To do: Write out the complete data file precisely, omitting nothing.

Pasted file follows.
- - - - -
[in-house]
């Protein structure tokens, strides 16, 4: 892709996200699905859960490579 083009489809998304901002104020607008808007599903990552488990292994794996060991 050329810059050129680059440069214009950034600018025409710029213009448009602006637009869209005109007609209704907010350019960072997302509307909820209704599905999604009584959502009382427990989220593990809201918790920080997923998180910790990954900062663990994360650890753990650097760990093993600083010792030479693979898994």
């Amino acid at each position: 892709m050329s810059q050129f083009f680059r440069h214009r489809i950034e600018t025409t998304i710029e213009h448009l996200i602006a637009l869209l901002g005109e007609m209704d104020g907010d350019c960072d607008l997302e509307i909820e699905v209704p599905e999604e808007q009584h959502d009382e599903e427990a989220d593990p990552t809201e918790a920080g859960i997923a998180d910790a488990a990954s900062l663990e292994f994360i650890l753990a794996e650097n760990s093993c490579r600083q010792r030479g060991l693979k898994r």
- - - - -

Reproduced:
[in-house]
């Protein structure tokens, strides 16, 4: 892709996200699905859960490579 083009489809998304901002104020607008808007599903990552488990292994794996060991 050329810059050129680059440069214009950034600018025409710029213009448009602006637009869209005109007609209704907010350019960072997302509307909820209704599905999604009584959502009382427990989220593990809201918790920080997923998180910790990954900062663990994360650890753990650097760990093993600083010792030479693979898994």
């Amino acid at each position: 892709m050329s810059q050129f083009f680059r440069h214009r489809i950034e600018t025409t998304i710029e213009h448009l996200i602006a637009l869209l901002g005109e007609m209704d104020g907010d350019c960072d607008l997302e509307i909820e699905v209704p599905e999604e808007q009584h959502d009382e599903e427990a989220d593990p990552t809201e918790a920080g859960i997923a998180d910790a488990a990954s900062l663990e292994f994360i650890l753990a794996e650097n760990s093993c490579r600083q010792r030479g060991l693979k898994r």